Budget 2017: New help-to-buy scheme explained

Income tax rebate for first-time buyers aims to boost housing supply and property market

Dublin correspondent Olivia Kelly looks at the 'Help-to-Buy’ scheme for first-time home buyers introduced in the budget. Video: Bryan O'Brien


The budgetary measures on housing were long anticipated to address affordability, inadequate levels of new homes construction, low housing stock and rapidly rising rents.

What’s the silver bullet then?

Well . . . a help-to-buy scheme for first-time buyers that will give a rebate of income tax of 5 per cent of the purchase value of a newly built home, up to a value of €400,000. That translates to a maximum rebate of €20,000 in cash. Properties costing from €400,000 to €600,000 will qualify for the €20,000 rebate, but the scheme will not apply to homes over €600,000 in value. It will be back dated to July 19th last and will run until the end of 2019.

Brilliant, a first-time buyer’s grant with a different name. So anyone buying a house for the first time will get a leg up on to the property ladder?

No. It only applies to buyers of newly built homes. For a new house costing €300,000, a couple buying their first home will get a rebate worth €15,000, but they will still need to save €23,000 for a deposit and have a combined income of about €75,000 to meet the mortgage rules. So many Dubliners dreaming of one day buying a house close to where they grew up can forget it. And with a cap of €600,000 on the value of the new home, they can start swotting up transport routes to and from the wider Dublin area, pushing into Kildare, Meath, Louth and Wicklow.

That seems a bit unfair?

Not if you’re happy to live outside Dublin. The idea is to kickstart new homes building at a more affordable level. Developers insist the margins just are not there at the moment for them to build starter homes, and the banks will not finance them anyway. The current focus in Dublin is on pricier developments aimed at the cash-rich trading up or down. help-to-buy is likely to have the greatest impact outside Dublin initially, and even then there is going to be a time lag as we wait a couple of years for new homes to come onstream.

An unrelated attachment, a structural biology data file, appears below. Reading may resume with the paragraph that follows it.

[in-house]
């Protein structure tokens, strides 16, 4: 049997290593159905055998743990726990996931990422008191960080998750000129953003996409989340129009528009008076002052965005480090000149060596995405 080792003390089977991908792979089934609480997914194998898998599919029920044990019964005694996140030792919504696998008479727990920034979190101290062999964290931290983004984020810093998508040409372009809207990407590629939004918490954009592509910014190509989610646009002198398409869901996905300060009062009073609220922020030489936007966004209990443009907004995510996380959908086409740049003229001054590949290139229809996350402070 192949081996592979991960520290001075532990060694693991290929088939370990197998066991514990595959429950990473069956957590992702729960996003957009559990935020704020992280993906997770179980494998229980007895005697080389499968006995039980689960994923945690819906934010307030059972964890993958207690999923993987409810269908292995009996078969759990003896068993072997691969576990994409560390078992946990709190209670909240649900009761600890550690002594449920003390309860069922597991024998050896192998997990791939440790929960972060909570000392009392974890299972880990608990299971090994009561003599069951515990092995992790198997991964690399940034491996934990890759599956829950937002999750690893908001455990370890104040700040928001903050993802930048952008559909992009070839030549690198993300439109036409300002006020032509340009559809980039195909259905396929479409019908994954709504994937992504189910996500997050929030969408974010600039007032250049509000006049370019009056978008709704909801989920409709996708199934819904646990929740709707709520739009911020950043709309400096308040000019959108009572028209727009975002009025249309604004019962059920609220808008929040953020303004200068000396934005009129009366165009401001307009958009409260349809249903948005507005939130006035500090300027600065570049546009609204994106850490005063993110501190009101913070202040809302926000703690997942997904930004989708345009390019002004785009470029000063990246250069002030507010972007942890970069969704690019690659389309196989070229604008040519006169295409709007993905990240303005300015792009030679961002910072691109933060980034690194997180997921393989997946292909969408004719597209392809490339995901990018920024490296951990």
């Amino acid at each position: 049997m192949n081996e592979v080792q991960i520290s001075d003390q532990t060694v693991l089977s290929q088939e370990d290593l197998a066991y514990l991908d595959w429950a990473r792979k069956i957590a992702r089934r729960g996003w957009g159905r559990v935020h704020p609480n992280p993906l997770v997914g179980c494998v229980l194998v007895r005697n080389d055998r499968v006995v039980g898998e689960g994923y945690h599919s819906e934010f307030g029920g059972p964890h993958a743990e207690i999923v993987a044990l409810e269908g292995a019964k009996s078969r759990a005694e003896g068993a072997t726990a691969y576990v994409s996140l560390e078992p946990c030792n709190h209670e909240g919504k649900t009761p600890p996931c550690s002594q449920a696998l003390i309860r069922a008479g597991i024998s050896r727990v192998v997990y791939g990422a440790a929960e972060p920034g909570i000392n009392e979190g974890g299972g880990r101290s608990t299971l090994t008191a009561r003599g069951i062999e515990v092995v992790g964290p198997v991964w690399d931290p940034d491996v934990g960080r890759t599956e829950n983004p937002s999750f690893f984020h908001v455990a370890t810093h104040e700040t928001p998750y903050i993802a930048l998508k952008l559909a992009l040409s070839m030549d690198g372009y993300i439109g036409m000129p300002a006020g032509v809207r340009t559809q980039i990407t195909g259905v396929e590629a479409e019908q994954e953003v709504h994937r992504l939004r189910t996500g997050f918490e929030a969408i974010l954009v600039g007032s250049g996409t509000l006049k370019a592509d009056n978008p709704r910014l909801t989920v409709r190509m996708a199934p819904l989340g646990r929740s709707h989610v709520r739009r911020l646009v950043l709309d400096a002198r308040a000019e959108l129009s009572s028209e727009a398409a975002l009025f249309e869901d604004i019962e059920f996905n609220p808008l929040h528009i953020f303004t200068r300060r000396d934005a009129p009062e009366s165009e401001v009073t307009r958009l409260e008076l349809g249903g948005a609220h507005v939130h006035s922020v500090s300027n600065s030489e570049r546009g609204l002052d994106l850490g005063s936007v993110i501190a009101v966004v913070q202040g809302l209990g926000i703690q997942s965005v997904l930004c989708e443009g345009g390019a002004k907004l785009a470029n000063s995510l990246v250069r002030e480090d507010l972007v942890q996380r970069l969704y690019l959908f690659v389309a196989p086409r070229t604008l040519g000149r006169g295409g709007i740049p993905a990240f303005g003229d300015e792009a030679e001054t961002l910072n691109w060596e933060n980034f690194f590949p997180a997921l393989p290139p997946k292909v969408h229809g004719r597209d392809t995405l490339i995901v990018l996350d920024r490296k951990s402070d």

But isn’t it the age-old argument that such measures simply push up the price of new homes?

Yes, but Minister for Finance Michael Noonan is taking a gamble on higher prices boosting the supply of homes. The rebate is designed to offset the cost of higher deposits required from first-time buyers, and in turn boost demand. Essentially it is a grant to the developer. Others would argue that it is a counter measure to the Central Bank’s stringent mortgage lending requirements which have made it exceptionally difficult to save a deposit for a new house at current rates. Financial brokers’ group PIBA, termed it a “perverse situation” that one arm of the State has to respond to address a problem created by excessiveness in another.

An Irish solution to an Irish problem so?

You could say that. But to put it in context, just under 2,000 new homes were sold in the first half of this year for less than €400,000. And of these, less than a third were bought by first-time buyers, so in reality that does not comprise a massive market jostling for new homes. The measure will only be inflationary if there is a huge market rushing for houses and as a consequence driving up prices. The fact that the rebate has only been set until the end of 2019 means it can be closely monitored, and if the effects are adverse the Minister can pull it.